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Information about President Trump’s condition has been incomplete, confusing and, at times, contradictory since early Friday morning when the commander in chief announced that he had tested positive for the novel coronavirus.
Trump’s medical team, led by White House physician Sean Conley, has been criticized for painting a rosy portrait of Trump’s condition Saturday, without disclosing that the president had been given supplemental oxygen or put on a steroid that is usually reserved for severely ill coronavirus patients.
“I was trying to reflect the upbeat attitude that the team, the president, over his course of illness, has had,” Conley said. “I didn’t want to give any information that might steer the course of illness in another direction. And in doing so, you know, it came off that we were trying to hide something, which wasn’t necessarily true. … The fact of the matter is that he’s doing really well.”
[Trump returns to White House, downplaying virus that hospitalized him]
Conley and his team cleared Trump to be discharged from the hospital Monday evening, though many experts note that the president is still at a stage in the illness when patients are prone to unexpected complications, and Conley himself acknowledged that he wouldn’t take a “final deep sigh of relief” until early next week.
Mixed signals on the severity of Trump’s illness
Trump and his doctors have repeatedly assured the public that all is well, though Robert Wachter, chairman of the University of California at San Francisco’s department of medicine, told The Washington Post that, based on the details we know about the president’s hospitalization and treatment, it seemed unwise to discharge him from the hospital.
“For someone sick enough to have required remdesivir and dexamethasone, I can’t think of a situation in which a patient would be okay to leave on Day 3, even with the White House’s medical capacity,” he said.
Conley and his team have also refused to discuss the president’s lung scans, saying only that “there’s some expected findings, but nothing of any major clinical concern.”
Statements are from Trump’s doctors, President Trump or other White House officials.
Unclear timeline of the initial diagnosis
The timing of the president’s first positive test — and most recent negative test — still have not been disclosed by the White House. However, according to the Wall Street Journal, Trump tested positive via a rapid test Thursday evening but the White House waited for the results of a more reliable nasal swab test before disclosing anything.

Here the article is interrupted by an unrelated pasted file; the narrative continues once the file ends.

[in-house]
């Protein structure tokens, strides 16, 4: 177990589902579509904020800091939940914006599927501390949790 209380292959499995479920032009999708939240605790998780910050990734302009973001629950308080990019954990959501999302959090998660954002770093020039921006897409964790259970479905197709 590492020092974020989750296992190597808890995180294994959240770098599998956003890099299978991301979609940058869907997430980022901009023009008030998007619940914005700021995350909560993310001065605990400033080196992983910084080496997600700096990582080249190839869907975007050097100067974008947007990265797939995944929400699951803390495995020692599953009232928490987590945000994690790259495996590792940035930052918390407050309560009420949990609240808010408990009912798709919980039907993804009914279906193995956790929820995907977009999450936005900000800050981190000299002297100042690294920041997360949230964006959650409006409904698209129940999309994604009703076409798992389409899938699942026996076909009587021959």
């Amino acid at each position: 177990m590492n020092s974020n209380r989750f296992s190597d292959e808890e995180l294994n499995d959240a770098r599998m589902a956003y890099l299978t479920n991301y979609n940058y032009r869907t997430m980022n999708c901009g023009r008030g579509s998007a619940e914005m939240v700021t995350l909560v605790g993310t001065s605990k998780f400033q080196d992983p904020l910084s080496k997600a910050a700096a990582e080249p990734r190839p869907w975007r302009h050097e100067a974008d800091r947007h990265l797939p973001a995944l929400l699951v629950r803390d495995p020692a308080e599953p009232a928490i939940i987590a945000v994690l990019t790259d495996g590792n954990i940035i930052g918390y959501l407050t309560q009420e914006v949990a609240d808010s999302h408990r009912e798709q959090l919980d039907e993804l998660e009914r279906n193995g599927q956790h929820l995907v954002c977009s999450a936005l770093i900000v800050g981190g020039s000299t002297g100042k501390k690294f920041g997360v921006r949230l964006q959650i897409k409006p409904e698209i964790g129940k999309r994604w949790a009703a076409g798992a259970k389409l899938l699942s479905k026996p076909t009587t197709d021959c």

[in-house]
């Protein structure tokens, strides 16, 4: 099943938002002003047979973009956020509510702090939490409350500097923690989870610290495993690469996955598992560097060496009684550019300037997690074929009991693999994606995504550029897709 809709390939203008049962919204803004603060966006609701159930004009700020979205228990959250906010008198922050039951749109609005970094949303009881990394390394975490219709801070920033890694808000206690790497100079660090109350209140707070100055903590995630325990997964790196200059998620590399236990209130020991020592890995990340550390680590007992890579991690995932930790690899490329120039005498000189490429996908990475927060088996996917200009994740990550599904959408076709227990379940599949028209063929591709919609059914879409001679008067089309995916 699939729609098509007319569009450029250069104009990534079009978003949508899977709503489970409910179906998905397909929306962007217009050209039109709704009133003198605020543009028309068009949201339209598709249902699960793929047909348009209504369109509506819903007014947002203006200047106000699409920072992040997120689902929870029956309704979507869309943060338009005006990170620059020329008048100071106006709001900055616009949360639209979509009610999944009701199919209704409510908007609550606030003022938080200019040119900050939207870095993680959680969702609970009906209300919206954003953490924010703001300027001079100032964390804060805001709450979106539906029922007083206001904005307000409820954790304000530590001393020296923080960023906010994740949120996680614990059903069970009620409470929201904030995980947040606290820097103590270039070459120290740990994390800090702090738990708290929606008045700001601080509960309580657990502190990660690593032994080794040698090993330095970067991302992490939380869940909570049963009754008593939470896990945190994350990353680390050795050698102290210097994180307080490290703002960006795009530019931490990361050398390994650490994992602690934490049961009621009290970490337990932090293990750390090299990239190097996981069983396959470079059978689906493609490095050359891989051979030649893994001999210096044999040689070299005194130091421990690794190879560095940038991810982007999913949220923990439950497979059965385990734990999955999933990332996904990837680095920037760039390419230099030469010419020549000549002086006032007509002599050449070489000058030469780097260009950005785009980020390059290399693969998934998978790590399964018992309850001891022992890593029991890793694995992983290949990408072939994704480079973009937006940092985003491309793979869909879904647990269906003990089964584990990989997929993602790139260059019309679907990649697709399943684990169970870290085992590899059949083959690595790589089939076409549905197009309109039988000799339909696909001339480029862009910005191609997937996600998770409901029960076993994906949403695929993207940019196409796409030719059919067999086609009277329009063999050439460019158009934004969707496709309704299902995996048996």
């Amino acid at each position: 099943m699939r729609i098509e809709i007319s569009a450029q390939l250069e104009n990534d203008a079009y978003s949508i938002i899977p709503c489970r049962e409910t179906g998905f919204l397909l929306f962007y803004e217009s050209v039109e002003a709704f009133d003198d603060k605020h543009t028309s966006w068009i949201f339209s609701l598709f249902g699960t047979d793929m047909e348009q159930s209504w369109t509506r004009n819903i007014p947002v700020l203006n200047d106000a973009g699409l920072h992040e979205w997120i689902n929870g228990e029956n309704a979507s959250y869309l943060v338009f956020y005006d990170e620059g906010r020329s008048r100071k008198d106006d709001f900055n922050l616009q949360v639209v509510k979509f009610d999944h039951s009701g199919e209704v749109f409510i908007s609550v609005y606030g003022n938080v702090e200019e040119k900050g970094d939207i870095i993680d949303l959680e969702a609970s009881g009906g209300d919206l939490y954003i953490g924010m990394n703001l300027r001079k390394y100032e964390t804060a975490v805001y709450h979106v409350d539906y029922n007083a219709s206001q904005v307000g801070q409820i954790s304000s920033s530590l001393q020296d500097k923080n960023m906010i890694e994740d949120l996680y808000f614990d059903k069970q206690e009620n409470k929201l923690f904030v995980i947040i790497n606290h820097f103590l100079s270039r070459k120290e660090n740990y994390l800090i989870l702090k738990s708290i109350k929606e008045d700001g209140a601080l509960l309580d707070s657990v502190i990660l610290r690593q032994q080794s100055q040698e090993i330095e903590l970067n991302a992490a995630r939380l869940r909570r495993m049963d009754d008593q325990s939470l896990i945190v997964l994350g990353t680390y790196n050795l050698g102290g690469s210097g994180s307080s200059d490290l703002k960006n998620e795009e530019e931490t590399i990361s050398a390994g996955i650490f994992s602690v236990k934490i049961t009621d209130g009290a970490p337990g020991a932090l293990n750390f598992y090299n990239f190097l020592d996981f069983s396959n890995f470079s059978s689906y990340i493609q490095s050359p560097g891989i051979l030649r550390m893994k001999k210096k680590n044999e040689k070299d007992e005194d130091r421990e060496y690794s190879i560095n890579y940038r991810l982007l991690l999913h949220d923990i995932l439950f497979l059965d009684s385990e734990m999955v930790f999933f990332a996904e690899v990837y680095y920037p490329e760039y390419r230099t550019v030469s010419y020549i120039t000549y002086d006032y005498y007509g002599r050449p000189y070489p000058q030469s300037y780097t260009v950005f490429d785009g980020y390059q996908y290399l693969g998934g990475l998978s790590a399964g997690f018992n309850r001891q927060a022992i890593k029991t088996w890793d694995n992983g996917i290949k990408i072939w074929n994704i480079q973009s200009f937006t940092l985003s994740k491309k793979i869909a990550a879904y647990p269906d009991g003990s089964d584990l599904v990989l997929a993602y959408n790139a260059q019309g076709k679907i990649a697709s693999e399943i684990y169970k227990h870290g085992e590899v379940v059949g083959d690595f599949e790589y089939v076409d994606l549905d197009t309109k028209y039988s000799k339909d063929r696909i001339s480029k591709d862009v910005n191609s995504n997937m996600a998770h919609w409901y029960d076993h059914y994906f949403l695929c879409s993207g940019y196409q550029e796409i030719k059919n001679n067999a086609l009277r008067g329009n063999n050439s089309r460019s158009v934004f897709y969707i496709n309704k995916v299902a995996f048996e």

Trump was required to get a negative test result when he arrived in Cleveland for the debate last week, though enforcement of that rule was only through the honor system, and the White House will not definitively say that he did.
Conley sowed further confusion over the initial timeline when he suggested that Trump’s diagnosis could have come as early as Wednesday, a statement he has since clarified.
Confusion on Trump’s oxygen levels
At Saturday’s news conference, Conley and his team seemed very careful not to outright say that Trump had never been given supplemental oxygen, just that he had not been given any that day. But on Sunday, Conley revealed that the president’s oxygen levels had dropped twice and that he had been given oxygen, although it wasn’t immediately clear how many times it had been administered.
Several news outlets reported on Saturday that Trump received supplemental oxygen Friday before being flown to Walter Reed National Military Medical Center, information that Conley finally confirmed on Sunday.
Careful words about Trump’s fever
The White House has also stumbled over even small details, such as when and if Trump was running a fever. The messaging, however, has been consistent on one thing: that he has been fever-free since Friday.
The coronavirus diagnosis is not the first time the White House has failed to clearly explain Trump’s health; questions remain about an unplanned visit to Walter Reed National Military Medical Center in 2019.